Two Cedarville students with hearts for Haiti went to minister to the disaster-ridden island after a massive hurricane recently struck the region.
Leslie Pence and Samantha Reece had been to Haiti before on multiple missions trips. They both were upset to hear that a hurricane was headed directly for where they had ministered during the previous summer.
“We follow what’s happening in Haiti because we have a heart for it,” said Reece. “We saw the course of where the hurricane was going and we started praying right then and there for the people.”
Hurricane Matthew ravaged the island of Hispaniola and much of the Western Atlantic from Sept. 28 to Oct. 10. It was the first Category 5 hurricane to hit the Caribbean in nearly a decade. According to the United Nations International Children’s Fund (UNICEF), 80 percent of all homes within the path of the storm were destroyed. It is estimated that 2.1 million people were affected by the storm.
“I saw that it was happening in Les Cayes, which was the exact place I’d been to in May,” Pence said. “I was confused and angry — I thought, why those people? They already have nothing. I was really upset, and then this opportunity to go just dropped in my lap, so I knew God had a purpose in it all.”
Pence and Reece traveled with Bethesda Evangelical Mission of Connecticut, an organization Cedarville collaborates withthrough the Global Outreach department. Aftertrouble with lost passports and a scramble to get everything in order on such short notice, they left.A week and a half after the hurricane made landfall on Haiti, their team was the first relief team to pass through Les Cayes, amajor port city. They also visited several surrounding towns in the countryside, traveling by bus along routes that wereoftentimes washed out by the torrential rain. They stopped at local churches and schools to hand out food and minister to families who lost everything. The team fed over 1,000 families with bags of rice and beans, and cooking oil over the six days they were there.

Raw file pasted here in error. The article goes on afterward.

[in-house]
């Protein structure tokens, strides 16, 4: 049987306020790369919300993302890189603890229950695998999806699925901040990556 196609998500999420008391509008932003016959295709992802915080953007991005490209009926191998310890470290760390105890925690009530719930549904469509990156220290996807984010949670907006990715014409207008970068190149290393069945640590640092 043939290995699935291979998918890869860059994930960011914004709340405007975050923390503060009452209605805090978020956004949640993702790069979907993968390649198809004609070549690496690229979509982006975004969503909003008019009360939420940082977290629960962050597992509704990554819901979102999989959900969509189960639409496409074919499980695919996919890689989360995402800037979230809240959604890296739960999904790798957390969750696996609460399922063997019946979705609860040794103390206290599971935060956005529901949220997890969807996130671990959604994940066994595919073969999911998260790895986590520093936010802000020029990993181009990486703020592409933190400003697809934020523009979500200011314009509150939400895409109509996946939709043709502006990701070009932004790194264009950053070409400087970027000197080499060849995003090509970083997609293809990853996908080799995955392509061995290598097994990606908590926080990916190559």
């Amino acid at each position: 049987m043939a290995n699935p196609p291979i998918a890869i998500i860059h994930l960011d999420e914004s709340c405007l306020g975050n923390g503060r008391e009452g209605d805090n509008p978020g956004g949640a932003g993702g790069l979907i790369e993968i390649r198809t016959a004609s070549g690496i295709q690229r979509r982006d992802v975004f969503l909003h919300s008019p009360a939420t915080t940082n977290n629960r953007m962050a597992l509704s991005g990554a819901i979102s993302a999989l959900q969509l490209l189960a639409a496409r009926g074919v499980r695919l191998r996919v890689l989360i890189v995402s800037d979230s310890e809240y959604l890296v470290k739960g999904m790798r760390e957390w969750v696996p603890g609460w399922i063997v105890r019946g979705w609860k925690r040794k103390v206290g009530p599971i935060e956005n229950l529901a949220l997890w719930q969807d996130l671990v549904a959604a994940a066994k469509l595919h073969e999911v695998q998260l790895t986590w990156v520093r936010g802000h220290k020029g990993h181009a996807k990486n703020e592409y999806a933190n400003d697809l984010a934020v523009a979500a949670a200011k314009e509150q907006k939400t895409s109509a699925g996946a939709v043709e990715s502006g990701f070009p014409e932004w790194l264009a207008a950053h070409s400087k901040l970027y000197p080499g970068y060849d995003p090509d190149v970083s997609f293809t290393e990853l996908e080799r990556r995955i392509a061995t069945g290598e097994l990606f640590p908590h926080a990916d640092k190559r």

Reece said the Haitian people were desperate for food, and the team had to hide the food to avoid being mobbed. They hauled bags weighing dozens of pounds up flights of stairs to keep the food from being stolen. Relief organizations besides theirs also suffered from the lack of security in the region.
Pence and Reece said they watched Hatians raid a United Nations truck right in front of them. A group of Haitians blocked the road ahead with a coconut tree and then slashed the truck’s tires, broke the lock, and started throwing out hundred-pound bags of rice.
“I understand, though,” Reece said. “If my baby was starving, I’d be fighting for food, too.”
Pence said distributing the food was difficult since they had such a limited supply.
“You never know how many family members they have at home relying on getting that food,” Pence said.
In addition to handing out food, the team visited many orphanages and provided emotional support for the people who had lost what little they had.
“We really focused on being there and just letting them know that someone actually cares about them — letting them know that they’re not alone through this disaster,” Reese said, “There will be other teams coming through who will rebuild, but for us it was moreso just being there and being encouraging.”